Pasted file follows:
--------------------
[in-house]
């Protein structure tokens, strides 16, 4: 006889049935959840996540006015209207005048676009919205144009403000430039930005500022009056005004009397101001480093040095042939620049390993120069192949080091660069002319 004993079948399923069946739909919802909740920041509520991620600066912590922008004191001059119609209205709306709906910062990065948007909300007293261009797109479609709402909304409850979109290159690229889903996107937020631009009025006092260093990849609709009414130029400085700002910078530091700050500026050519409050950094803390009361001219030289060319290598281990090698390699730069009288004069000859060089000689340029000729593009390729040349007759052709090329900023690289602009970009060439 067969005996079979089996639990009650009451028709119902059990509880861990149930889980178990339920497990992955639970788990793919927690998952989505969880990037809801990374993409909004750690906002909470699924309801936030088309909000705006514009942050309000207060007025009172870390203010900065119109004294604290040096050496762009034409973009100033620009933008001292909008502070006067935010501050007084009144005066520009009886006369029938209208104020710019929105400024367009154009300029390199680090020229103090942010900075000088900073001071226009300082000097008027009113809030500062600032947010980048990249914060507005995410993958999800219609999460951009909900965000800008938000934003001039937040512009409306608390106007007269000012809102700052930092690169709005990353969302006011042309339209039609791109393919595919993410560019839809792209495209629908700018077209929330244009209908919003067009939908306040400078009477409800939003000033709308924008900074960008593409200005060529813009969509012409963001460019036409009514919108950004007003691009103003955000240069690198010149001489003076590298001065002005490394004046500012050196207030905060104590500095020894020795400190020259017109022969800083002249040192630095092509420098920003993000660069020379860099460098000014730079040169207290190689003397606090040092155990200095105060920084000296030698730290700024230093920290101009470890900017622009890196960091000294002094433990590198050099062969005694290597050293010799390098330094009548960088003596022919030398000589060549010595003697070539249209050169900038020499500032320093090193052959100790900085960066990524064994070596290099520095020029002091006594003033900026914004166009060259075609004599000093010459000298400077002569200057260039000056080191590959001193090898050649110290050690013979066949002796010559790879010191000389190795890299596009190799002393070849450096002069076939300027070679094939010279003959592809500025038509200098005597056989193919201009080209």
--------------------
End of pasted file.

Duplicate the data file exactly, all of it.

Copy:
[in-house]
């Protein structure tokens, strides 16, 4: 006889049935959840996540006015209207005048676009919205144009403000430039930005500022009056005004009397101001480093040095042939620049390993120069192949080091660069002319 004993079948399923069946739909919802909740920041509520991620600066912590922008004191001059119609209205709306709906910062990065948007909300007293261009797109479609709402909304409850979109290159690229889903996107937020631009009025006092260093990849609709009414130029400085700002910078530091700050500026050519409050950094803390009361001219030289060319290598281990090698390699730069009288004069000859060089000689340029000729593009390729040349007759052709090329900023690289602009970009060439 067969005996079979089996639990009650009451028709119902059990509880861990149930889980178990339920497990992955639970788990793919927690998952989505969880990037809801990374993409909004750690906002909470699924309801936030088309909000705006514009942050309000207060007025009172870390203010900065119109004294604290040096050496762009034409973009100033620009933008001292909008502070006067935010501050007084009144005066520009009886006369029938209208104020710019929105400024367009154009300029390199680090020229103090942010900075000088900073001071226009300082000097008027009113809030500062600032947010980048990249914060507005995410993958999800219609999460951009909900965000800008938000934003001039937040512009409306608390106007007269000012809102700052930092690169709005990353969302006011042309339209039609791109393919595919993410560019839809792209495209629908700018077209929330244009209908919003067009939908306040400078009477409800939003000033709308924008900074960008593409200005060529813009969509012409963001460019036409009514919108950004007003691009103003955000240069690198010149001489003076590298001065002005490394004046500012050196207030905060104590500095020894020795400190020259017109022969800083002249040192630095092509420098920003993000660069020379860099460098000014730079040169207290190689003397606090040092155990200095105060920084000296030698730290700024230093920290101009470890900017622009890196960091000294002094433990590198050099062969005694290597050293010799390098330094009548960088003596022919030398000589060549010595003697070539249209050169900038020499500032320093090193052959100790900085960066990524064994070596290099520095020029002091006594003033900026914004166009060259075609004599000093010459000298400077002569200057260039000056080191590959001193090898050649110290050690013979066949002796010559790879010191000389190795890299596009190799002393070849450096002069076939300027070679094939010279003959592809500025038509200098005597056989193919201009080209």